Photography is no different than other creative pursuits, in that mistakes happen regardless of one’s skills. That’s often true with exposure, particularly under difficult lighting conditions.
So what’s the worst error when you have to rehabilitate a poorly exposed shot; one that’s too dark or too light? In the video below, one of our favorite image-editing experts provides his view on this topic, and he explains how to fix both under- and overexposed images in Lightroom.
Instructor Anthony Morganti pulls up two photos he made of the statue of King Neptune at sunrise—just moments apart. As you’ll see, they look like they were shot at totally different times of day, with one photo too dark and the other overly bright. While neither of Morganti’s images are acceptable as is, he demonstrates a quick Lightroom method that works great for all sorts of exposure mistakes. He begins with the underexposed shot and gets to work.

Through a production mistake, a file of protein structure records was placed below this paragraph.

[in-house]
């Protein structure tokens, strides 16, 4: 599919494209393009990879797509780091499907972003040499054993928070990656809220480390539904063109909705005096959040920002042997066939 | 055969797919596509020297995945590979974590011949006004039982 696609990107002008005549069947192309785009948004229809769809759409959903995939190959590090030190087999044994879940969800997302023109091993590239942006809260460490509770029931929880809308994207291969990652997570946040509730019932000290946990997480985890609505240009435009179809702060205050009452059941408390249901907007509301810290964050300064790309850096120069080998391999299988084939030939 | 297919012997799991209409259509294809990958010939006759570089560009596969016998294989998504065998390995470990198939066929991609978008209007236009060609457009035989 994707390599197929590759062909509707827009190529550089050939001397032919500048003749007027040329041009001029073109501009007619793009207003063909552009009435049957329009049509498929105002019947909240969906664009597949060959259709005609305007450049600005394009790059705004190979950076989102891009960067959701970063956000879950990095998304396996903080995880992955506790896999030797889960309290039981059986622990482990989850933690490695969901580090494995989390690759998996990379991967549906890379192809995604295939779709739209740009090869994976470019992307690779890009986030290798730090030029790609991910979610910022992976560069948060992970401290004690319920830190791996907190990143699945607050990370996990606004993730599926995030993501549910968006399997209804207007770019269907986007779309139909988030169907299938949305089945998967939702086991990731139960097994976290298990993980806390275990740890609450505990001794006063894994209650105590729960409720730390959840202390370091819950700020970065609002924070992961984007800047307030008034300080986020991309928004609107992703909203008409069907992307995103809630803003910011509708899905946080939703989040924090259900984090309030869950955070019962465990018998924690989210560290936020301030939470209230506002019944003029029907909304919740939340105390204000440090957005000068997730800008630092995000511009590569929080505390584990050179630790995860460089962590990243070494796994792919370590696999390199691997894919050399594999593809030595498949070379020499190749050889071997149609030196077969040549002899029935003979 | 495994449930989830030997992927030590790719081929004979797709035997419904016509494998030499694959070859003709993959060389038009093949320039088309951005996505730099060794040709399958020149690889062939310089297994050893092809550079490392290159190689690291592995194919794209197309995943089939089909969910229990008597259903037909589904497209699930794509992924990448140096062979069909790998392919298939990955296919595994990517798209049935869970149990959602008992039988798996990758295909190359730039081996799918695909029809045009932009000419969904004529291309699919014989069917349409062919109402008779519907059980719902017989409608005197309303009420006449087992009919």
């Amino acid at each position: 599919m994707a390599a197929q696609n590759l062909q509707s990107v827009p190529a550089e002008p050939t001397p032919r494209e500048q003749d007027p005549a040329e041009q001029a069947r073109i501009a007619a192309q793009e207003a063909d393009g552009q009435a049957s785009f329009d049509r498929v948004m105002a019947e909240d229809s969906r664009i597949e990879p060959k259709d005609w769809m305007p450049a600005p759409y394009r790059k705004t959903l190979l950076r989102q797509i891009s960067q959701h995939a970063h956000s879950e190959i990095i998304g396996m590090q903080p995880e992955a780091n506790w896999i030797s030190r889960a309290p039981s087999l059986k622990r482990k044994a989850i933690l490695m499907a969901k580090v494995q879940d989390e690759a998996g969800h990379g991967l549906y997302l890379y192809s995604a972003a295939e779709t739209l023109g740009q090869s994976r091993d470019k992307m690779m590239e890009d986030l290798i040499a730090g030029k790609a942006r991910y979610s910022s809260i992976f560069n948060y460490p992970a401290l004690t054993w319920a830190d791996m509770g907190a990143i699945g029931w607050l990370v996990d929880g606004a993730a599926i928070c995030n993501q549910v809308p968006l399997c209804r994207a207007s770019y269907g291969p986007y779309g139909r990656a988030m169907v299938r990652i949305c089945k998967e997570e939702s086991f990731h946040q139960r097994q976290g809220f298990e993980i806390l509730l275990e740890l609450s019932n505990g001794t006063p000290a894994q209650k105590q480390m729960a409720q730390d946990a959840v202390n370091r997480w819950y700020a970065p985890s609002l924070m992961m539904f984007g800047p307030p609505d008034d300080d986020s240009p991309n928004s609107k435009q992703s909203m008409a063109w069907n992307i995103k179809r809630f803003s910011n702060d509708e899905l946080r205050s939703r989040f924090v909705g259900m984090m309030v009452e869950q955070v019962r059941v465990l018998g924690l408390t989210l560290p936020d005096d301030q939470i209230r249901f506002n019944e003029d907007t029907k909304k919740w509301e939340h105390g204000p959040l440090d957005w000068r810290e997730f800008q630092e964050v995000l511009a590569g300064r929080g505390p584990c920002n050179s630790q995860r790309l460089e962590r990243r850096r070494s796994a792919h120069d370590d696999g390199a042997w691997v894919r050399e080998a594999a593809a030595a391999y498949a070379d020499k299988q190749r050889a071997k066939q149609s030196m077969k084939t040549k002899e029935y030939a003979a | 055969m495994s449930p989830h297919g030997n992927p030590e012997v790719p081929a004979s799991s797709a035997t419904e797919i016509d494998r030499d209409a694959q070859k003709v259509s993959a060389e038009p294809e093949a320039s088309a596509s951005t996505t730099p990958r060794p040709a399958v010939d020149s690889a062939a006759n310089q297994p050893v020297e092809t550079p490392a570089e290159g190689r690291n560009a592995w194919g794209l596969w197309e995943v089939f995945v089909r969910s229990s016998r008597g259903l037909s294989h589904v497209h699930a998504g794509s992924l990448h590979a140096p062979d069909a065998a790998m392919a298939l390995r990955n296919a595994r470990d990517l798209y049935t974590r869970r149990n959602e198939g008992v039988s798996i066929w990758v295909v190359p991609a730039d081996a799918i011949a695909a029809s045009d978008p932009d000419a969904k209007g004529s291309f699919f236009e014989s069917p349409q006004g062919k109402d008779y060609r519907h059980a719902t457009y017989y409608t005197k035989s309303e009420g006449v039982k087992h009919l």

The first step is navigating to Lightroom’s Basic tab, and moving the exposure slider to the right. As you’ll see, this helps with the sky but the shadows are still crushed—leaving the sculpture and background virtually black.
Morganti continues by creating and refining a mask that he uses to open up the deep shadows. What follows is surprisingly effective and simple to accomplish. While brightening the statue he also adds saturation, clarity and texture, and the photo now looks pretty good. He then adds a second mask for the sky and easily balances the tones, while enhancing the warm colors on the horizon.
Next up is the overexposed shot that creates a different set of problems and solutions, but Morganti shows you how to fix that one too. So which mistake creates the more difficult challenge? Watch the video and find out.
There are more helpful editing tips and tricks like this on Morganti’s YouTube channel. So pay a visit and subscribe.
You may also want to check out another Morganti tutorial we posted earlier, explaining an easy way to use Lightroom’s Calibration controls for better edits.